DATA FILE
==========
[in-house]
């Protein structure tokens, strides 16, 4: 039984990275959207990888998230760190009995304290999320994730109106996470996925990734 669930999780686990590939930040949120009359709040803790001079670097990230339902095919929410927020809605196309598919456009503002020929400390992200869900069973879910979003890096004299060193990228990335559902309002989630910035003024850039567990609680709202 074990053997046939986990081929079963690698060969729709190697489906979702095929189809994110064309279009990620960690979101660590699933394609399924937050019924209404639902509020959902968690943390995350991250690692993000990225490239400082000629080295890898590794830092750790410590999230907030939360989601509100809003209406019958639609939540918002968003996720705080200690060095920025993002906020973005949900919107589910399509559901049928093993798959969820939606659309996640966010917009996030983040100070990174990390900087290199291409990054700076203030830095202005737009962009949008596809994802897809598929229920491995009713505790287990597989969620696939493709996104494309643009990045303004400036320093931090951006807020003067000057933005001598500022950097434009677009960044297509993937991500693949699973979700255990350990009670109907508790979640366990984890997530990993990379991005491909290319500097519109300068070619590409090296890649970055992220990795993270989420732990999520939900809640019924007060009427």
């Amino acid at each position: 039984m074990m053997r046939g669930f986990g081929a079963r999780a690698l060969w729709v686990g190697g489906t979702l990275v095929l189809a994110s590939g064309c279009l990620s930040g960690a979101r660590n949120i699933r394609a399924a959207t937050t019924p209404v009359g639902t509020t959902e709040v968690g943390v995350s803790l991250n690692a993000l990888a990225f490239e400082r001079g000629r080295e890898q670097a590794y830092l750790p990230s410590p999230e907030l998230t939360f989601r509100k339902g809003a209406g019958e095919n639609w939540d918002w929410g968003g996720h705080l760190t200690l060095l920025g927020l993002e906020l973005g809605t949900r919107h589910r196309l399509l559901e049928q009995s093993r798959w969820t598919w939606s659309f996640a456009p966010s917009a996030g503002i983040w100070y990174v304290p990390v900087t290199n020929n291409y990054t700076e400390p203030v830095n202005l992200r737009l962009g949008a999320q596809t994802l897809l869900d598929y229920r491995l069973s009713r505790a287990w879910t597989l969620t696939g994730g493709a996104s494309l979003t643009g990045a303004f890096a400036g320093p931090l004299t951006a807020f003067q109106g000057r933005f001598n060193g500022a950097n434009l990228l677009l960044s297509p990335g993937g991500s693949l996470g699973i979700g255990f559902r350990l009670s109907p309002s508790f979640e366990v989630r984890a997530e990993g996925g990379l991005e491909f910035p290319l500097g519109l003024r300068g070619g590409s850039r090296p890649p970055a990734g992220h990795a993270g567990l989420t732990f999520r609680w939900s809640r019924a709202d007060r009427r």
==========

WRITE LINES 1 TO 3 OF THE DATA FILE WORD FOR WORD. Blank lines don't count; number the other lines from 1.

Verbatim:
[in-house]
């Protein structure tokens, strides 16, 4: 039984990275959207990888998230760190009995304290999320994730109106996470996925990734 669930999780686990590939930040949120009359709040803790001079670097990230339902095919929410927020809605196309598919456009503002020929400390992200869900069973879910979003890096004299060193990228990335559902309002989630910035003024850039567990609680709202 074990053997046939986990081929079963690698060969729709190697489906979702095929189809994110064309279009990620960690979101660590699933394609399924937050019924209404639902509020959902968690943390995350991250690692993000990225490239400082000629080295890898590794830092750790410590999230907030939360989601509100809003209406019958639609939540918002968003996720705080200690060095920025993002906020973005949900919107589910399509559901049928093993798959969820939606659309996640966010917009996030983040100070990174990390900087290199291409990054700076203030830095202005737009962009949008596809994802897809598929229920491995009713505790287990597989969620696939493709996104494309643009990045303004400036320093931090951006807020003067000057933005001598500022950097434009677009960044297509993937991500693949699973979700255990350990009670109907508790979640366990984890997530990993990379991005491909290319500097519109300068070619590409090296890649970055992220990795993270989420732990999520939900809640019924007060009427």
């Amino acid at each position: 039984m074990m053997r046939g669930f986990g081929a079963r999780a690698l060969w729709v686990g190697g489906t979702l990275v095929l189809a994110s590939g064309c279009l990620s930040g960690a979101r660590n949120i699933r394609a399924a959207t937050t019924p209404v009359g639902t509020t959902e709040v968690g943390v995350s803790l991250n690692a993000l990888a990225f490239e400082r001079g000629r080295e890898q670097a590794y830092l750790p990230s410590p999230e907030l998230t939360f989601r509100k339902g809003a209406g019958e095919n639609w939540d918002w929410g968003g996720h705080l760190t200690l060095l920025g927020l993002e906020l973005g809605t949900r919107h589910r196309l399509l559901e049928q009995s093993r798959w969820t598919w939606s659309f996640a456009p966010s917009a996030g503002i983040w100070y990174v304290p990390v900087t290199n020929n291409y990054t700076e400390p203030v830095n202005l992200r737009l962009g949008a999320q596809t994802l897809l869900d598929y229920r491995l069973s009713r505790a287990w879910t597989l969620t696939g994730g493709a996104s494309l979003t643009g990045a303004f890096a400036g320093p931090l004299t951006a807020f003067q109106g000057r933005f001598n060193g500022a950097n434009l990228l677009l960044s297509p990335g993937g991500s693949l996470g699973i979700g255990f559902r350990l009670s109907p309002s508790f979640e366990v989630r984890a997530e990993g996925g990379l991005e491909f910035p290319l500097g519109l003024r300068g070619g590409s850039r090296p890649p970055a990734g992220h990795a993270g567990l989420t732990f999520r609680w939900s809640r019924a709202d007060r009427r």